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An event borne out of a Dominican University graduate student’s course project provided computers to nearly 100 households recently, bridging what technology leaders call a “digital divide.”

Todd Miller, who is pursuing his Master of Information and Library Science Degree at Dominican, helped organize a distribution event at the Niles-Maine District Library in partnership with PCs for People, a nonprofit organization that provides refurbished computers and internet access to low-income individuals and families.

The goal, according to the organization, is to give more people access to computers within their homes and also keep computer equipment out of landfills. The computers themselves largely come from businesses that have upgraded their technology, though the previous devices still have a usable life.

Miller, with Kayla Perkins of PCs for People, provided 96 people from around the Chicago area with desktop computers during the Sept. 26 event.

“It exceeded our expectations in terms of the number of people who signed up to receive a computer that day,” said Miller, a digital services assistant at the Niles-Maine District Library.

The recipients qualified based on a registration process that included verifying their income.

“It was a diverse cross-section of people,” Miller said of the recipients. “There were some young, some old, different ethnicities and races. It was a whole mixture of people who were there for computers.”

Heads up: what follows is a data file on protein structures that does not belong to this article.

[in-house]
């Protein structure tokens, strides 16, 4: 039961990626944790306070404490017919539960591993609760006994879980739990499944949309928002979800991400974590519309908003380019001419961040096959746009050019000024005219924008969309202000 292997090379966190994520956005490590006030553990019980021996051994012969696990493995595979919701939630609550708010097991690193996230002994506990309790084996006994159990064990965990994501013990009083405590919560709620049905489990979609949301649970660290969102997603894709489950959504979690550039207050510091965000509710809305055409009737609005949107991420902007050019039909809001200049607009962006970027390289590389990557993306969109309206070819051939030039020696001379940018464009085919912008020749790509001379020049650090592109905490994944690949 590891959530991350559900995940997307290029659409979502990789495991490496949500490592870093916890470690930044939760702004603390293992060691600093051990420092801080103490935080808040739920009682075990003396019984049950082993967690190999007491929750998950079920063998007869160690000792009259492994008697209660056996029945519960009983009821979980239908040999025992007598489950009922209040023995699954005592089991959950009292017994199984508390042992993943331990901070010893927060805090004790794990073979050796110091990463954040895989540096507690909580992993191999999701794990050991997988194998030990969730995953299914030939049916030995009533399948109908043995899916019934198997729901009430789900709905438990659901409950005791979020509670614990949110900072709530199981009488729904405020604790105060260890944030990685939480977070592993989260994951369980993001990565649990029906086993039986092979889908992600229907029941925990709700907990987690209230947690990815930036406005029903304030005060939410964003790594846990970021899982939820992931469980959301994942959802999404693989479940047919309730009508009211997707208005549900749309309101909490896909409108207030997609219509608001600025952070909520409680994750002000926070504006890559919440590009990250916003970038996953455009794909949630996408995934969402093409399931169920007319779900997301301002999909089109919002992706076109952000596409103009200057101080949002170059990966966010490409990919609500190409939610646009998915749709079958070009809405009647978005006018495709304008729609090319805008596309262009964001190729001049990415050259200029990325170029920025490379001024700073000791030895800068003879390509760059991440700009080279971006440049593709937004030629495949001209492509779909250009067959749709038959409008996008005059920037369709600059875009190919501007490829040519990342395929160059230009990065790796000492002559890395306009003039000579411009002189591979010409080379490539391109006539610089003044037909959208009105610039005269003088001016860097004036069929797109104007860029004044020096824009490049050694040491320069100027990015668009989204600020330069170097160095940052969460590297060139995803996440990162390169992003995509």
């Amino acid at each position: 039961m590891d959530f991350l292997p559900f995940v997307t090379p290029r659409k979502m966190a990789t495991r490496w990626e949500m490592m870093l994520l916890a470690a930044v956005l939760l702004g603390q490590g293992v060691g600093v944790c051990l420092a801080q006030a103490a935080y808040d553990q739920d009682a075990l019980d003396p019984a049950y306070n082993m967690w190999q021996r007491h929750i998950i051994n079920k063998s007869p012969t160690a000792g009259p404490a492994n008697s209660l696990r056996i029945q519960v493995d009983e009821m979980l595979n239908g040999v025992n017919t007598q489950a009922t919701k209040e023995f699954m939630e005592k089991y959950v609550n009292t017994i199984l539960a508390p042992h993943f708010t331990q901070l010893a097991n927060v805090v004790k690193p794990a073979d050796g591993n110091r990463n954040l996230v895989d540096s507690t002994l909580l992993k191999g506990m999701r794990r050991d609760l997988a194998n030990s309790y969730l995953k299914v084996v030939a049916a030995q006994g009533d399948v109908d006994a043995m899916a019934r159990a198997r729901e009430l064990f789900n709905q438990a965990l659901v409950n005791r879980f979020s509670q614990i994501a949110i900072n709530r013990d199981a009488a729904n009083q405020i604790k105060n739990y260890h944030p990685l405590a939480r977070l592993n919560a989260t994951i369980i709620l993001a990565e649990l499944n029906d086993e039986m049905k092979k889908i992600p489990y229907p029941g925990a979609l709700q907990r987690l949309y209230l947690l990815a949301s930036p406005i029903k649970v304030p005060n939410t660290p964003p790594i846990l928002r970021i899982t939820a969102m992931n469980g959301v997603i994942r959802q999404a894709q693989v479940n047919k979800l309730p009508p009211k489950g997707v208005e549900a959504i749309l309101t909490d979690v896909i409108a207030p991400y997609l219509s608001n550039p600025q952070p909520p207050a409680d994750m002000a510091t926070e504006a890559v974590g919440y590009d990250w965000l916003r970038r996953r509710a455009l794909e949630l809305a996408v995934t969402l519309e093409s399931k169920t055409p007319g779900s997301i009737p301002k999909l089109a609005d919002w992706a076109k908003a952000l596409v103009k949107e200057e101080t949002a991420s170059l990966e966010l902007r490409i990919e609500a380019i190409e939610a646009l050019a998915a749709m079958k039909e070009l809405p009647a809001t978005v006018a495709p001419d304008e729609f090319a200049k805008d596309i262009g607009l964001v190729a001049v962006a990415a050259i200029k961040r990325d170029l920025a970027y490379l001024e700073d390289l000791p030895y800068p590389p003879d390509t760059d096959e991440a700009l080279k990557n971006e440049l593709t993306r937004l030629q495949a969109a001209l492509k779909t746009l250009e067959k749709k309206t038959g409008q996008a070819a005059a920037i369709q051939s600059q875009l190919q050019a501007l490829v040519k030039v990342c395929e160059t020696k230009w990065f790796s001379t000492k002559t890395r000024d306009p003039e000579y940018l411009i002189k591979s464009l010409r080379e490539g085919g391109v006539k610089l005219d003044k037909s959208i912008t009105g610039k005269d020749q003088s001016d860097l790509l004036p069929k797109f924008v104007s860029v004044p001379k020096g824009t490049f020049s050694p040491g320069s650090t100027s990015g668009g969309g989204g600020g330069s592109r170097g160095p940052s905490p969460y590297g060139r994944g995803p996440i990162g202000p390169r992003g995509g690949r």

Miller became acquainted with PCs for People through his Information Divides course at Dominican. Professor Donald Hamerly explained that the summer LIS 710 course required students to identify a community partner involved in digital divide mitigation, engage with representatives, and report on the experience with suggestions for the community partner’s work.

“Todd took it a step further,” Hamerly said. “As he learned about PCs for People, he recognized he could do something at his library to benefit his community, so he arranged for them to do the community giveaway and he got the support of his administrators to make it happen.”

The digital divide refers to the gap between those with convenient access to computers and the internet and those without. Hamerly described the issue as a critical one within the Chicago area.

“There is an assumption that everyone has access to a computer when, in fact, that is not true,” he said, noting that so much of daily life — from communication to making doctor’s appointments — requires use of a computer. “Not everyone has access to the hardware and the equipment, and those who do don’t necessarily have access to broadband internet. That’s when the digital divide issue really begins. There is a great disparity in the Chicago area when it comes to access and affordability.”

Miller, who hopes to incorporate helping patrons access digital services in his future pursuits as a librarian, said his courses at Dominican have helped him better understand the digital divide issue as well as the needs of a multi-cultural community. He also hopes to coordinate another computer giveaway with PCs for People at the Niles-Maine Library, he said.

“It was a great experience to help people get computers and we’re hoping to do the program again, hopefully on a recurring basis,” Miller said.